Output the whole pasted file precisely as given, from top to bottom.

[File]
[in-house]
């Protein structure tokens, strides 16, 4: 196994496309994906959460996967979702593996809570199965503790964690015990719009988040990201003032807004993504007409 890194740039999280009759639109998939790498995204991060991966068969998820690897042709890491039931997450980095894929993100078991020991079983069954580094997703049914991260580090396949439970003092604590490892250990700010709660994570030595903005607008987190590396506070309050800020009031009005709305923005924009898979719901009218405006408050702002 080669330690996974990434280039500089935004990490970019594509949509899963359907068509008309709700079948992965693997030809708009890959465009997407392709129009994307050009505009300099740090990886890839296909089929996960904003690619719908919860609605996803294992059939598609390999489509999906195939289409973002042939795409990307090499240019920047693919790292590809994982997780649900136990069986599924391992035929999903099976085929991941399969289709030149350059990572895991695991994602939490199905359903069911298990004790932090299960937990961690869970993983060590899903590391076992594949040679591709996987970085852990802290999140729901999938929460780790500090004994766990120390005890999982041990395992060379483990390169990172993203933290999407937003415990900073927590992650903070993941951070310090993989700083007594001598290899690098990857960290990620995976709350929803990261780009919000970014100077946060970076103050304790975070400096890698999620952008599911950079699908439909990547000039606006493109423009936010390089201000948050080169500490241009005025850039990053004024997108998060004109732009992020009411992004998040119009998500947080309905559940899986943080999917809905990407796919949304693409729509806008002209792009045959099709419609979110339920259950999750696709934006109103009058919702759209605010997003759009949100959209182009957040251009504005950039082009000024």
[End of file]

[in-house]
């Protein structure tokens, strides 16, 4: 196994496309994906959460996967979702593996809570199965503790964690015990719009988040990201003032807004993504007409 890194740039999280009759639109998939790498995204991060991966068969998820690897042709890491039931997450980095894929993100078991020991079983069954580094997703049914991260580090396949439970003092604590490892250990700010709660994570030595903005607008987190590396506070309050800020009031009005709305923005924009898979719901009218405006408050702002 080669330690996974990434280039500089935004990490970019594509949509899963359907068509008309709700079948992965693997030809708009890959465009997407392709129009994307050009505009300099740090990886890839296909089929996960904003690619719908919860609605996803294992059939598609390999489509999906195939289409973002042939795409990307090499240019920047693919790292590809994982997780649900136990069986599924391992035929999903099976085929991941399969289709030149350059990572895991695991994602939490199905359903069911298990004790932090299960937990961690869970993983060590899903590391076992594949040679591709996987970085852990802290999140729901999938929460780790500090004994766990120390005890999982041990395992060379483990390169990172993203933290999407937003415990900073927590992650903070993941951070310090993989700083007594001598290899690098990857960290990620995976709350929803990261780009919000970014100077946060970076103050304790975070400096890698999620952008599911950079699908439909990547000039606006493109423009936010390089201000948050080169500490241009005025850039990053004024997108998060004109732009992020009411992004998040119009998500947080309905559940899986943080999917809905990407796919949304693409729509806008002209792009045959099709419609979110339920259950999750696709934006109103009058919702759209605010997003759009949100959209182009957040251009504005950039082009000024």